“I’m not using it as an excuse, but your goalkeeper makes the save, that’s an enormous boost for the team. You turn the decision around and the girls are really upset about it. Hindsight is 20-20, but I’m sure their focus was lost a little bit after that moment. After that, we lost a little bit of our momentum. Then it (the retake) did go in, and everyone is deflated. We don’t need to be, but it’s all human and all emotion.

“Should we be better? That’s what I was trying to say, ‘girls it doesn’t matter, doesn’t matter, doesn’t matter’. But of course it does matter and of course I am angry also because the umpires don’t understand it either. They said 'it’s not our decision'. I said, ‘well, Australia is not complaining, they know they’ve missed it’. It was easily 10 seconds that they got the opportunity to score. Yeah, I think those people just don’t understand the game and the emotions that are involved,” Schopman said.

The emotions did show up after the final whistle that put India in the bronze medal match with New Zealand. The most noticeable among the gloomy faces was that of Punia, who after saving 12 Australian shots (apart from the one that wasn’t) was in tears.

“Of course, we are human beings,” Punia said, her eyes moist, when asked if that moment affected her for the rest of the shootout. “The next moment we realise that we can’t change it and can't give an excuse. It was tough and we had to move on. It’s our hard luck.”

Officials of the Games’ technical delegation team present at the venue refused comment, leaving it for the international hockey federation (FIH) to do. In a statement, FIH said, “… the penalty shootout started mistakenly too early (the clock was not yet ready to operate), for which we apologise. The process in place for such situations is that the penalty shootout has to be retaken, which was done. This incident will be thoroughly reviewed by the FIH in order to avoid any similar issues in the future.”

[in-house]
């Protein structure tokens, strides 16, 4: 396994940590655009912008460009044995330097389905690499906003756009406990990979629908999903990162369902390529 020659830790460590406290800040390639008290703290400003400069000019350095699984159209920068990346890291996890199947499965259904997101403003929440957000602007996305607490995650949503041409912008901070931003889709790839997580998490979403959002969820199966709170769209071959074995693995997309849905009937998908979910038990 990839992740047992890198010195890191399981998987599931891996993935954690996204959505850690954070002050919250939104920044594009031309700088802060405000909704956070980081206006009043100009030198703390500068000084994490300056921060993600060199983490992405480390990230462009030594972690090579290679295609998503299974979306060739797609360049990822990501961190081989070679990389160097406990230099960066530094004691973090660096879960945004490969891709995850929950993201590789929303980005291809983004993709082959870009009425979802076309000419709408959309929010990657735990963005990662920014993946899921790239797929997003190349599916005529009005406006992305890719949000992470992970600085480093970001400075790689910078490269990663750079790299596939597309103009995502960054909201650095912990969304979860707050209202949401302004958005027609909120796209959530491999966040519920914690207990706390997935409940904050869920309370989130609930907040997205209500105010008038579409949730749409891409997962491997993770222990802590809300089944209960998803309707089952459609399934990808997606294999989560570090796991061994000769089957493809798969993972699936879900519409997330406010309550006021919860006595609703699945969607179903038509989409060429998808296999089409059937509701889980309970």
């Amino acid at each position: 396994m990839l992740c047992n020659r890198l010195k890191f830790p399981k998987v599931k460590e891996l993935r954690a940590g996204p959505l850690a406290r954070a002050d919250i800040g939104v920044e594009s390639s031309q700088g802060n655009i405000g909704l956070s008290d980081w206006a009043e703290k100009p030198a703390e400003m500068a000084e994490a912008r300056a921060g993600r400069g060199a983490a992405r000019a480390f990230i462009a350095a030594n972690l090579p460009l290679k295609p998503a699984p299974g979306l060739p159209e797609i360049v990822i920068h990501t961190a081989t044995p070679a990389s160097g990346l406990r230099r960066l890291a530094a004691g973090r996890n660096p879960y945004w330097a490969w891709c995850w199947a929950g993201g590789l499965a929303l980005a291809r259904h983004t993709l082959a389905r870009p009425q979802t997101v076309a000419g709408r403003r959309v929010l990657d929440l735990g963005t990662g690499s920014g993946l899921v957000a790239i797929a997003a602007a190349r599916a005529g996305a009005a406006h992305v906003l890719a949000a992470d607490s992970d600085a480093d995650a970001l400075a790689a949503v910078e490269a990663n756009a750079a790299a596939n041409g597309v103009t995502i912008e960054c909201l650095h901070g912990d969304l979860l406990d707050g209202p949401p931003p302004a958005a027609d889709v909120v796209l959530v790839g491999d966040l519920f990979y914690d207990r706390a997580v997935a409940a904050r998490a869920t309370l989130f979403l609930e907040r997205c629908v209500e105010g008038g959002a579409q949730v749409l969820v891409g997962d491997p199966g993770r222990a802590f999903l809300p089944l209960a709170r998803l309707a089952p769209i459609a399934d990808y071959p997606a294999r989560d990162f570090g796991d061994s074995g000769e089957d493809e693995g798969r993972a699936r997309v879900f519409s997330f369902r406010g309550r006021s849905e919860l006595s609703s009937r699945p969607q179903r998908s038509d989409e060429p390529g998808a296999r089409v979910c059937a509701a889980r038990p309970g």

Both Punia and Schopman, the former Dutch player, said they hadn’t experienced something like this before in their respective long careers. So did Malone, who added she is "not going to be opening up my social media tonight".

India had come back with aplomb to take the fight to the Aussies, whom they beat in the Tokyo Olympics quarter-finals. Rebecca Greiner got the three-time Olympic champions ahead in the 10th minute, but the composed Indian defence didn't leak too much after that. India's attacking intensity picked up in the fourth quarter, a neat deflection off right-place-at-the-right-time Vandana Katariya was the reward in the 49th minute.

The shootout didn't go to plan, even more with Lalremsiami, Neha and Navneet Kaur not able to make inroads.

“I think it (retake) did have an impact. Emotion plays the role that ‘I have to score’. If Siami (Lalremsiami) is taking the first one and knows Savi (Savita) made the first save, you know it’s different than when you know you feel the need to score,” Schopman said. “It’s unfortunate how it all went down, because I can live with losing in shootouts but the way… I’m a little bit upset with it.”


    A romantic of the ferocious Rafael Nadal forehand, Rutvick Mehta loves his tennis but has been covering various other sport since 2012. He writes for HT.